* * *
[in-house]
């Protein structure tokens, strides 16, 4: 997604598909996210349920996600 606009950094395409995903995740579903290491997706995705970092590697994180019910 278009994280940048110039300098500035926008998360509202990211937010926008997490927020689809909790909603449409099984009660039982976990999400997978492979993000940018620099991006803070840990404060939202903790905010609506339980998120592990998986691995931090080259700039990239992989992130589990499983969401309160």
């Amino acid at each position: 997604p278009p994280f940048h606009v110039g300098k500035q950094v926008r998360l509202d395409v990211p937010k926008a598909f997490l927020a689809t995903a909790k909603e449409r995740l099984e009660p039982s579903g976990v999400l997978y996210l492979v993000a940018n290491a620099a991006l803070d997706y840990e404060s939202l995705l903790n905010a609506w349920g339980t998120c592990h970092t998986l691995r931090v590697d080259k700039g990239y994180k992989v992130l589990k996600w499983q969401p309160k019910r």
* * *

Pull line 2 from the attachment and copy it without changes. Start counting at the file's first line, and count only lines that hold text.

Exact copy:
């Protein structure tokens, strides 16, 4: 997604598909996210349920996600 606009950094395409995903995740579903290491997706995705970092590697994180019910 278009994280940048110039300098500035926008998360509202990211937010926008997490927020689809909790909603449409099984009660039982976990999400997978492979993000940018620099991006803070840990404060939202903790905010609506339980998120592990998986691995931090080259700039990239992989992130589990499983969401309160």